Mon, 26 Feb 2024


Bid to stop disclosure rejected
Published on: Saturday, February 04, 2023
By: Jo Ann Mool
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Bid to stop disclosure rejected
Ag Mohd Tahir, 58, Fauziah, 55, were jointly tried with Lim Lam Beng, 66, on 37 counts of money laundering charges, involving cash and bank savings amounting to RM61.57 million, as well as unlawful possession of luxury goods.
Kota Kinabalu: The Special Court hearing Sabah’s biggest corruption scandal involving RM130 million dismissed an application, Friday, to have certain paragraphs of the statement of the prosecution’s star witness expunged.

Sessions Court Judge Abu Bakar Manat ruled that the application was still premature as evidence had not yet been adduced by the prosecution.

The third accused, former State Water Department deputy director Lim Lam Beng, who was jointly charged with former State Water Department director Ag Mohd Tahir Ag Ag Mohd Talib (first accused) and his wife Fauziah Piut (second accused), had applied to expunge certain contents of the witness statement of the prosecution’s 29th witness, Teo Chee Kong.

Lim’s counsel Datuk Tan Hock Chuan had, among others, contended that the evidence of Teo’s written statement was too remote from the date in the charges preferred against Lim; the prejudicial effect in allowing those evidence outweighs its probative effect; and that the parts disputed in the said statement were considered to be hearsay.

Abu Bakar held that whether the statement by Teo was too remote as its goes back to 2004 whereas the charge preferred against Lim was in October and November 2016 was not relevant to the facts in issue, scandalous and prejudicial to the accused and/or its prejudicial effect outweighs its probative value.

The court would decide and may only make a finding after hearing all the evidence adduced by the prosecution.

“For the court to consider whether the statement given is hearsay, concocted, fabricated, tailored and/or scandalous and therefore not relevant to the facts in issue, it is my considered view that evidence must be first led by the Prosecution.

“Only by doing so, the court can evaluate the evidence and later decide that the statements given are relevant or not and whether the statements are hearsay, scandalous and whether it is admissible in court as evidence or otherwise.

“Furthermore, the court must let the prosecution tender their evidence against the accused first in order to enable the court to consider if there are sufficient reasons or evidence for the charges to sustain or not.

“And this, of course, necessitates the trial to commence first, then only the court will evaluate the evidence and make a finding whether the charges are sustainable or otherwise and whether the prosecution manages to prove its case against the accused as charged,” held Abu Bakar.

“On the issue of remoteness of event, Section 6 of the Evidence Act 1950 allows for fact, though not in issue if so connected with fact in issue as to form part of the same transaction are relevant, whether they occurred at the same time and place or at different times and places.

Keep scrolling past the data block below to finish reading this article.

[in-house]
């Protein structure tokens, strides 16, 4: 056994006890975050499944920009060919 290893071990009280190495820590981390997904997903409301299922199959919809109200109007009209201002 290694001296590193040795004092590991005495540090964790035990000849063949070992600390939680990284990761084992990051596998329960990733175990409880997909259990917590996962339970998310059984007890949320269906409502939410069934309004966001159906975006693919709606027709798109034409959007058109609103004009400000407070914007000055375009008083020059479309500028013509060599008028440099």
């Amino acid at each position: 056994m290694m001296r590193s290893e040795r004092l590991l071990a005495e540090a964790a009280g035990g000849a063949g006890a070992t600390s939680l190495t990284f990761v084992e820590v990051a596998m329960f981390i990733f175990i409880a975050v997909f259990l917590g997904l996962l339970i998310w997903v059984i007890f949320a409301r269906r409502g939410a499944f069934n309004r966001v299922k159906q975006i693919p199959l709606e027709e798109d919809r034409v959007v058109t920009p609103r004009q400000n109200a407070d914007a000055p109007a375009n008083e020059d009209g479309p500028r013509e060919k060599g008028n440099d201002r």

“No precise limits can be prescribed. In some cases, two facts occurring at the same time and place may have no connection between them; but in other cases, two facts separated by a vast distance and place may be parts of the same transaction.

“In this regard, this court agrees with the submission put forward by the prosecution that since this case involves a very big organised corruption scandal, involving a lot of monies and transactions, involving many parties from top up to down, therefore the prosecution has to prove the linkages and background of the events way back from 2005 until this case exploded in 2016.

“Since PW29 (Teo) is the star witness for the prosecution, his testimony and evidence in court are very crucial. If his witness statement be expunged, it will lead prosecution with no evidence in establishing its case against the accused. The prosecution will not be able to corroborate the evidence of PW29 on material parts of his evidence by calling other witnesses and tendering relevant documents.

“Therefore, it will be depriving and prejudicing the prosecution to establish its case and definitely a premature act to do so,” said Abu Bakar.

On the objection to the names that were said to be irrelevant in the case, the court held that the names read by Teo in his witness statement be retained in said statement.

On the issue raised by the counsel of Ag Mohd Tahir and Fauziah regarding the use of Bahasa Malaysia on Teo’s witness statement and unaccompanied with any translation, Abu Bakar held that the argument by the counsel was not a point of interest by the court since it was settled law that a witness may choose whatever language he/she preferred to use in Court while giving evidence be it Malay, English or his/her mother tongue language.

Teo, who had given his statement by reading his written submissions on Jan 11 and Jan 12, was temporarily released on Jan 12 afternoon and subject to be recalled following the objection on several issues by the counsel on his written statement to be admitted as evidence.

His written statement was in the meantime marked by the court for easy reference.

Ag Mohd Tahir, 58, Fauziah, 55, were jointly tried with Lim Lam Beng, 66, on 37 counts of money laundering charges, involving cash and bank savings amounting to RM61.57 million, as well as unlawful possession of luxury goods.

They had on Dec 29, 2016 pleaded not guilty to the charges.

Deputy Public Prosecutors Mahadi Abdul Jumaat and Haresh Prakash Somiah appeared for the prosecution.

Ag Mohd Tahir and Fauziah were represented by counsel Priskila Akwila Sinem while Lim was represented by counsel Datuk Tan Hock Chuan, Baldev Singh and Kelvin Wong.

Counsel Ram Singh held a watching brief for Teo. The trial resumes on Feb 22-24.

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